Epiphyllum is a native plant from the tropical areas of Mexico, the West Indies, Central, and South America. Depending on the variety grown, the flowers come in a variety of flower shapes such as wheel-shaped, bell-shaped, cup-shaped, funnel-form and irregular. The Epiphyllum phyllanthu has white flowers and it blooms at night. The hybrid Epiphyllums have flowers that come in a variety of colors like pink, red orange, violet, or yellow and they bloom during the day. On most hybrid Epiphyllums, the flowers appear around the end of February and continue through June. The flowers will last approximately 2 days, depending on how hot the weather is in your area. Some other varieties bloom later. The stems, which are also considered the leaf section of the Epiphyllum, are between 1/2 inch and 4 inches wide.
Select the Stem
Examine the Epiphyllum plant to find a healthy stem that is around 5 or 6 inches in length. Cut the stem off the plant with a clean sharp knife. Lay your cutting in a cool, dry location and leave it alone until a scab forms. Depending on the humidity, it can take 1 to 2 weeks for the calouse to form. It can sometimes take longer.
The cut end of the stem has to callous over before you can propagate it. If you omit this crucial step of allowing the end to callous over, then the nutrients of the stem will go down the stem, exit out the cut end, and go into your soil. This leaves the cutting vulnerable to disease and rot.
Preparing the Pot
Find a small 4-inch pot for your Epiphyllum cutting. You can also use one of those small disposable cups. Just remember to poke two holes at the bottom of the cup to allow the water to drain away.
Fill the pot with well-draining potting soil. You can mix your own by combining 1 part compost, 1 part sharp sand, and 3 parts peat moss. If you have African violet soil, that will work also. Leave a 1/4 inch of space between the top of the soil and rim of the pot.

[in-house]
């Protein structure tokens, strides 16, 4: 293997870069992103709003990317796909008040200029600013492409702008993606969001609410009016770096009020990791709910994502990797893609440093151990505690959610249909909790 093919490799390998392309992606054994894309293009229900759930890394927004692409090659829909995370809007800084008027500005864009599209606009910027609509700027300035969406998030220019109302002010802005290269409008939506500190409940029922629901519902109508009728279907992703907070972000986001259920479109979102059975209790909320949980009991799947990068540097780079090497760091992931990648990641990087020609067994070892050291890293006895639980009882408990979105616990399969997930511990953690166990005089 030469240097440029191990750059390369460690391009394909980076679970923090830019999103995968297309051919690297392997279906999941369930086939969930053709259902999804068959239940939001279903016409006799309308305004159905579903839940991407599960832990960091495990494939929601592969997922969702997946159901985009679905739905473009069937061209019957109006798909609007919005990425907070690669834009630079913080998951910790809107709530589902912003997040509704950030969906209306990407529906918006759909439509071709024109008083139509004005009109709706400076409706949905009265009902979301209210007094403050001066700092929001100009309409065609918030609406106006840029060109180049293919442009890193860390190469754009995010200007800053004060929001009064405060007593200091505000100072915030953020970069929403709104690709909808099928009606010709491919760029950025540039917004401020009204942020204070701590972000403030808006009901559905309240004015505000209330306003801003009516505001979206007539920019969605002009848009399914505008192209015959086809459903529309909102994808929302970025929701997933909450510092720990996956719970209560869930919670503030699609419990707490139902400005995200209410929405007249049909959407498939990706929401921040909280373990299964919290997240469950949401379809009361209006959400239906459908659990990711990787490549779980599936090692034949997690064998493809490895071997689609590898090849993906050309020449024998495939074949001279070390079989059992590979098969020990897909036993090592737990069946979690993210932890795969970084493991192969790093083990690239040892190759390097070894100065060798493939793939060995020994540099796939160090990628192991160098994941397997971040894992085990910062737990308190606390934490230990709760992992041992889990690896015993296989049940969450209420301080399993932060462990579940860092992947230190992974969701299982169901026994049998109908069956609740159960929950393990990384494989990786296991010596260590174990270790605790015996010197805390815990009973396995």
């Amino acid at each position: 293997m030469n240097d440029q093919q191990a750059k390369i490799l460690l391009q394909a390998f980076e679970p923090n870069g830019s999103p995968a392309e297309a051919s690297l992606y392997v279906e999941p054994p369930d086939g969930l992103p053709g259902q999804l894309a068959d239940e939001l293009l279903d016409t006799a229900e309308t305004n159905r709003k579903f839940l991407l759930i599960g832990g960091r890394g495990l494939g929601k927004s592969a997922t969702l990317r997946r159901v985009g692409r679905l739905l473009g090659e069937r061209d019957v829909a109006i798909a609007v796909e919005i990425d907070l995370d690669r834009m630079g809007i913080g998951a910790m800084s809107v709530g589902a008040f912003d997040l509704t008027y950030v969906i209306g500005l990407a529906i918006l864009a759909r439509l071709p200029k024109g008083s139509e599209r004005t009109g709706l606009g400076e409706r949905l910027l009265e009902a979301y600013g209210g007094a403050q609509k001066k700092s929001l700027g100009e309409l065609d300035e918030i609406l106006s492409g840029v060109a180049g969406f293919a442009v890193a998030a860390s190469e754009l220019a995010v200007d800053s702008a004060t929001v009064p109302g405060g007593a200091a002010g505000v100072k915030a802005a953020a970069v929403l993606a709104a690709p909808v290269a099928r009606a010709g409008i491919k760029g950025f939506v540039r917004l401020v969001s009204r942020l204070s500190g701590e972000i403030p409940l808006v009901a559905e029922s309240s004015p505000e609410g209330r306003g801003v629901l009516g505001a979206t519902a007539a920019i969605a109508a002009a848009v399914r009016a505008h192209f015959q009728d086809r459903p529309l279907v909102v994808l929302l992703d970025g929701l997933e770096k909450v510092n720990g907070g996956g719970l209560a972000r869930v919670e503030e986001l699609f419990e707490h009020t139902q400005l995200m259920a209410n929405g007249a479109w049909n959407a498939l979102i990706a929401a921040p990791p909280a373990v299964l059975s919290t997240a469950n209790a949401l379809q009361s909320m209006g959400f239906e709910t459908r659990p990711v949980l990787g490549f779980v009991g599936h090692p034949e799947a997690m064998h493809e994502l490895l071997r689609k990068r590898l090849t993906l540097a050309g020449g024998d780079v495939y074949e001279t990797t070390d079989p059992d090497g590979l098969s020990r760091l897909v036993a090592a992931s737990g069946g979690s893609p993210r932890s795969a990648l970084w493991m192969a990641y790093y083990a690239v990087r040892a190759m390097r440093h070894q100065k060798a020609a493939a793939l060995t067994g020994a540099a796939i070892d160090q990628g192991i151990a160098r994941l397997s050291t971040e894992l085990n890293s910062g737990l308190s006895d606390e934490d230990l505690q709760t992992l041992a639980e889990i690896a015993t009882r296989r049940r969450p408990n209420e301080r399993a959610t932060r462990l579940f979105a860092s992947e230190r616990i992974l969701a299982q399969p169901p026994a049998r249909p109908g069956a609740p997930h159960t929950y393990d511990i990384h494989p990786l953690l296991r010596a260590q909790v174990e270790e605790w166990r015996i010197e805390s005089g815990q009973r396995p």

Planting the Cutting
Insert the cutting upside down, so it is 1 to 2 inches deep. The calloused end remains on top and the small growing end of the cactus goes into the soil. The Cactus and Succulent society recommends no more than two of the leaf “serrations” should be below soil level. Any deeper planting then this can encourage rot. With your fingers, firm the soil around the stem to help hold it upright. Some gardeners use rooting hormone, and others do not. If you do use the rooting hormone, dampen the tip of the cutting with water and then dip that end into the rooting hormone. Only dip the tip or 1/4 inch of the stem into the powder hormone and then tap the stem to remove excess. Too much rooting hormone can burn your plant and it will not grow.
To help hold the Epiphyllum cutting upright, insert a small bamboo stick or some other thin stick into the soil beside the stem. Take a piece of soft twine or string and loosely tie the stem to the stick.
Location and Watering
Place the pot in a warm room with bright, shady window. Do not place it in direct sunlight or the cutting won’t root.
Refrain from watering this cutting for 14 days. Instead, mist the plant for several weeks. This helps the cutting to form roots so it can find nourishment to sustain it.
After 14 days, carefully pour a little water into the soil. Do not water them for a week. After that, you can water your plant weekly. The length of time it takes for the roots to form will vary. It can take several weeks to several months. When you see new growth, it means that the cutting has developed roots.
If you notice that the cutting looks as though it is rotting, remove the stem from the soil. Cut away the rotted area with a sharp knife. Allow the end to callous over and replant the stem as directed in the previous steps.
Transplant the Epiphyllum in a bigger pot when it has become root bound.
Cactus & Succulent Society of America: Epiphyllum Cuttings
The Amateur’s Digest: Epiphyllum